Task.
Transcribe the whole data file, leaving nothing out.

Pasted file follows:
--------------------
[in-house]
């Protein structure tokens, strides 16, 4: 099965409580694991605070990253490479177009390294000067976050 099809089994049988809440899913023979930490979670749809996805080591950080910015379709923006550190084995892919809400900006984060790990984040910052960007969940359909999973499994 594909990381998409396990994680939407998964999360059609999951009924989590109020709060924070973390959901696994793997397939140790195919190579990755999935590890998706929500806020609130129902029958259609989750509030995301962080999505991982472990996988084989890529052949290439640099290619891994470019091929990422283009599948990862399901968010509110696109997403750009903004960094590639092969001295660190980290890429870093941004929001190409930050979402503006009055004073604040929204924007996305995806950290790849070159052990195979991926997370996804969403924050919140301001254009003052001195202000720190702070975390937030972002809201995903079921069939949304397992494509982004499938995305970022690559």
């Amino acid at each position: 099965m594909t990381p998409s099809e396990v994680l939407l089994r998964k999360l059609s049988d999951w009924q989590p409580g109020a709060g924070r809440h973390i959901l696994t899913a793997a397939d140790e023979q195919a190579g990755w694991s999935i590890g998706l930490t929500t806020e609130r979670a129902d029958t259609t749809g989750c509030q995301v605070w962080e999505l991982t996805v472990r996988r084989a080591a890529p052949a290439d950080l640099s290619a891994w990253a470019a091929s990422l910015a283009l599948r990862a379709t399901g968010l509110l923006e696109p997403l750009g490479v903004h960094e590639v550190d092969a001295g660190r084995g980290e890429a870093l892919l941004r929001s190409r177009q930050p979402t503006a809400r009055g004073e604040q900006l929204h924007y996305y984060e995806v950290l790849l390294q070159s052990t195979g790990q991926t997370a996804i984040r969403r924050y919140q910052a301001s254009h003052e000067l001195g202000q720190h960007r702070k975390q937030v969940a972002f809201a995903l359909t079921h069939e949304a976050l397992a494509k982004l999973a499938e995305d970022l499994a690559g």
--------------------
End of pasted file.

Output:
[in-house]
């Protein structure tokens, strides 16, 4: 099965409580694991605070990253490479177009390294000067976050 099809089994049988809440899913023979930490979670749809996805080591950080910015379709923006550190084995892919809400900006984060790990984040910052960007969940359909999973499994 594909990381998409396990994680939407998964999360059609999951009924989590109020709060924070973390959901696994793997397939140790195919190579990755999935590890998706929500806020609130129902029958259609989750509030995301962080999505991982472990996988084989890529052949290439640099290619891994470019091929990422283009599948990862399901968010509110696109997403750009903004960094590639092969001295660190980290890429870093941004929001190409930050979402503006009055004073604040929204924007996305995806950290790849070159052990195979991926997370996804969403924050919140301001254009003052001195202000720190702070975390937030972002809201995903079921069939949304397992494509982004499938995305970022690559």
């Amino acid at each position: 099965m594909t990381p998409s099809e396990v994680l939407l089994r998964k999360l059609s049988d999951w009924q989590p409580g109020a709060g924070r809440h973390i959901l696994t899913a793997a397939d140790e023979q195919a190579g990755w694991s999935i590890g998706l930490t929500t806020e609130r979670a129902d029958t259609t749809g989750c509030q995301v605070w962080e999505l991982t996805v472990r996988r084989a080591a890529p052949a290439d950080l640099s290619a891994w990253a470019a091929s990422l910015a283009l599948r990862a379709t399901g968010l509110l923006e696109p997403l750009g490479v903004h960094e590639v550190d092969a001295g660190r084995g980290e890429a870093l892919l941004r929001s190409r177009q930050p979402t503006a809400r009055g004073e604040q900006l929204h924007y996305y984060e995806v950290l790849l390294q070159s052990t195979g790990q991926t997370a996804i984040r969403r924050y919140q910052a301001s254009h003052e000067l001195g202000q720190h960007r702070k975390q937030v969940a972002f809201a995903l359909t079921h069939e949304a976050l397992a494509k982004l999973a499938e995305d970022l499994a690559g």